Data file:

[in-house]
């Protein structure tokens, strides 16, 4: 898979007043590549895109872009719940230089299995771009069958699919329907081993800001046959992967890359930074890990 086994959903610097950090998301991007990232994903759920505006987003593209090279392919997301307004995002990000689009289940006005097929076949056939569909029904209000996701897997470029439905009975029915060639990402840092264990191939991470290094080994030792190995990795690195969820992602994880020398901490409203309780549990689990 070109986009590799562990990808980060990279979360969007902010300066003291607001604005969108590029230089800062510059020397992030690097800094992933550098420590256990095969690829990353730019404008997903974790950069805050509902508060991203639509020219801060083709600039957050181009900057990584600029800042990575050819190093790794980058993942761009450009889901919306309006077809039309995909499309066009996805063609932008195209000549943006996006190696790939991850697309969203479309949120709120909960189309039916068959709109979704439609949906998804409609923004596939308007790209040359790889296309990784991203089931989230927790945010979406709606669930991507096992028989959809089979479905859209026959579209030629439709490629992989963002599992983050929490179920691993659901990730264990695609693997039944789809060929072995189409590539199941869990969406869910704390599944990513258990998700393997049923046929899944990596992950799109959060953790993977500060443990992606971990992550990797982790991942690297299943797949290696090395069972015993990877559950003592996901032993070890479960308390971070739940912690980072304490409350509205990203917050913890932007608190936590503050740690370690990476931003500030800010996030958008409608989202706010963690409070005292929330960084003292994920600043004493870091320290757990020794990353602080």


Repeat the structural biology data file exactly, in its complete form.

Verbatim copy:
[in-house]
């Protein structure tokens, strides 16, 4: 898979007043590549895109872009719940230089299995771009069958699919329907081993800001046959992967890359930074890990 086994959903610097950090998301991007990232994903759920505006987003593209090279392919997301307004995002990000689009289940006005097929076949056939569909029904209000996701897997470029439905009975029915060639990402840092264990191939991470290094080994030792190995990795690195969820992602994880020398901490409203309780549990689990 070109986009590799562990990808980060990279979360969007902010300066003291607001604005969108590029230089800062510059020397992030690097800094992933550098420590256990095969690829990353730019404008997903974790950069805050509902508060991203639509020219801060083709600039957050181009900057990584600029800042990575050819190093790794980058993942761009450009889901919306309006077809039309995909499309066009996805063609932008195209000549943006996006190696790939991850697309969203479309949120709120909960189309039916068959709109979704439609949906998804409609923004596939308007790209040359790889296309990784991203089931989230927790945010979406709606669930991507096992028989959809089979479905859209026959579209030629439709490629992989963002599992983050929490179920691993659901990730264990695609693997039944789809060929072995189409590539199941869990969406869910704390599944990513258990998700393997049923046929899944990596992950799109959060953790993977500060443990992606971990992550990797982790991942690297299943797949290696090395069972015993990877559950003592996901032993070890479960308390971070739940912690980072304490409350509205990203917050913890932007608190936590503050740690370690990476931003500030800010996030958008409608989202706010963690409070005292929330960084003292994920600043004493870091320290757990020794990353602080």